I am 68 years old and have an IRA with what I hope is enough money for me to able to live on comfortably and be able to leave some to my children when I pass away. I know the New Year brings new tax laws, which is always confusing. Lately, I have heard of the “Setting Every Community Up for Retirement Enhancement” law but what is it and how may it affect my retirement planning?
– An Old Guy
Dear Old Guy,
The law you are referring to is the SECURE Act, an acronym for the “Setting Every Community Up for Retirement Enhancement,” which was passed by Congress in late December 2019 and signed into law by the president on Dec. 20, 2019.
Today, many of us have retirement savings in accounts generally referred to as individual retirement accounts, or IRAs. With the passage of the SECURE Act, there will be significant changes to how our retirement savings will be governed after Dec. 31, 2019. This article discusses some of these changes and may not be the final word on how the new law is interpreted and applied. For the individual, these provisions appear to have the most significant impact:
1. Under pre-2020 rules, individuals were required to begin taking distributions from their IRAs when they reached age 70 ½. These distributions are referred to as “Required Minimum Distributions” or “RMDs”. Under the Secure Act, the law raises this age to 72. However, the law only applies to person who turn 70 ½ after Dec. 31, 2019. If you reached 70 ½ before Jan. 1, 2020, then you must take your RMD in 2019, 2020, etc.
2. Under the law before the SECURE Act, a person could leave his/her IRA to a beneficiary who could, in turn, receive distributions from the IRA over the beneficiary’s lifetime. This is referred to as “Stretch IRAs” because the benefit and potential growth in the IRA account could be “stretched” over a younger person’s lifetime. Under the Secure Act, these inherited IRAs must be distributed to the beneficiary within 10 years which may have a significant impact on one’s estate plan. (This should be discussed with your financial planner or estate planning attorney.) There are exceptions for spouses, minor children and certain others. The Secure Act only applies to IRAs inherited in 2020 and beyond.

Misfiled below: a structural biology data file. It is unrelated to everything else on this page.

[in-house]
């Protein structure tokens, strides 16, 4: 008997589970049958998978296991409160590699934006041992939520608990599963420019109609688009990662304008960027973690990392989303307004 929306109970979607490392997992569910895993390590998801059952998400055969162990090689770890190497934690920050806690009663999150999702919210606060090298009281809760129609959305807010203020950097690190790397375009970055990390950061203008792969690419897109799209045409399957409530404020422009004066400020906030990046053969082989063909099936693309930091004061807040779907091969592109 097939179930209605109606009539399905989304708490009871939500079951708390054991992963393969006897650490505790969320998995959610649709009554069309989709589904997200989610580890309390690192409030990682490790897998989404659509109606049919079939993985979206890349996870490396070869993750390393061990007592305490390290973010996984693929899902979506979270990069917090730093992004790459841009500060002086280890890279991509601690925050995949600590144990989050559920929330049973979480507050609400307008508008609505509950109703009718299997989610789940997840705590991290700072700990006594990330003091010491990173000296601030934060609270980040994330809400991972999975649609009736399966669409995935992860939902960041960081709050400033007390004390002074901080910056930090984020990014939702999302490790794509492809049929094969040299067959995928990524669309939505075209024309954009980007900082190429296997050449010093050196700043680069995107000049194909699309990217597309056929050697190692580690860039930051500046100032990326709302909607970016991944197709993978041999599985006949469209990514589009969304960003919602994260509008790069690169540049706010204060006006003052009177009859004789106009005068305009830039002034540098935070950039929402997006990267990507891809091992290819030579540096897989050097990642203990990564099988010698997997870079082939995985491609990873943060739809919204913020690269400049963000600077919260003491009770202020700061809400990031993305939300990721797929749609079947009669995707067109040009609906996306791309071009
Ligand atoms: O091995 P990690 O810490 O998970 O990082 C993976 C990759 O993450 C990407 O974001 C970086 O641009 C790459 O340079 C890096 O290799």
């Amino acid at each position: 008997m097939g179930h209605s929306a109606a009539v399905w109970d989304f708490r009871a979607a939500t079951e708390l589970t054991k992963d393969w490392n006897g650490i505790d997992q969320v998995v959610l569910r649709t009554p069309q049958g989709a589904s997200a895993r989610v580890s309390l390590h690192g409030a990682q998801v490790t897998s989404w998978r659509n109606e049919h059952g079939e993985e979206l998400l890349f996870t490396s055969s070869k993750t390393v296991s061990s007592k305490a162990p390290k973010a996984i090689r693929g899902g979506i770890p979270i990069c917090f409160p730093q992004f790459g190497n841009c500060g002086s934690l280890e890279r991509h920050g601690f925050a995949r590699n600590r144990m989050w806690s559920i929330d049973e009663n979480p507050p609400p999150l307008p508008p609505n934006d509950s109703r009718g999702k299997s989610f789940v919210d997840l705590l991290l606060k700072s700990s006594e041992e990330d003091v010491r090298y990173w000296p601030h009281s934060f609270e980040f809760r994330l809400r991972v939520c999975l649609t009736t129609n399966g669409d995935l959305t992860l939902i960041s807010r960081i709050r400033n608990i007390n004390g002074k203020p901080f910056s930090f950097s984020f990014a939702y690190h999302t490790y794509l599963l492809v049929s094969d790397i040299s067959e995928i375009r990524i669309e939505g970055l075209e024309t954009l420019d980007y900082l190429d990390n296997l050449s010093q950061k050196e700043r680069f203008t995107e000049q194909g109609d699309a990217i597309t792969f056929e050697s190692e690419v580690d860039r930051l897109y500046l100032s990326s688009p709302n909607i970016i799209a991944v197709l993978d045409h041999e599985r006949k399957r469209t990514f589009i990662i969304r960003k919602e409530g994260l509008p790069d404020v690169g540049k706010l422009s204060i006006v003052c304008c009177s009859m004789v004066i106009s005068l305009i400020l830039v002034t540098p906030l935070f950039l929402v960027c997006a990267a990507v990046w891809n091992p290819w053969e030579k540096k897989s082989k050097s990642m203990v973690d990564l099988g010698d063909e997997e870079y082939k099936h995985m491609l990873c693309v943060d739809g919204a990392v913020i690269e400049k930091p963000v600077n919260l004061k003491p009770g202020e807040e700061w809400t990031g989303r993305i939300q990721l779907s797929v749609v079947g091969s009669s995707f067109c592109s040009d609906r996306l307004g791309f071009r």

3. The SECURE Act now permits individuals to contribute to their traditional IRA accounts at any age, as long as the individual has earned income. Prior to the Secure Act, persons past the age of 70 ½ were prohibited from contributing to their traditional IRAs.
4. The SECURE Act permits new parents to withdraw up to $5000 from an IRA or an employer-sponsored retirement plan to pay for adoption and/or birth expenses. Taxes are still due on the withdrawal pre-tax contributions, but the early withdrawal penalties do not apply to the early withdrawals.
There are other changes taking place under the SECURE Act and the ones listed in the article are, obviously, subject to further interpretation and regulation by tax authorities. Hopefully, this article will encourage you to consult with your financial advisor or estate planning attorney about the effect this new law may have on your estate planning, particularly, if your plan involves the disposition of your retirement savings.
Disclaimer: The information contained in this article is general in nature and not to be taken as legal advice, nor to establish an attorney-client relationship between the reader and F. Lee Weaver or Weaver | Budd, Attorneys at Law. Submit your questions for The Fine Print to: email@example.com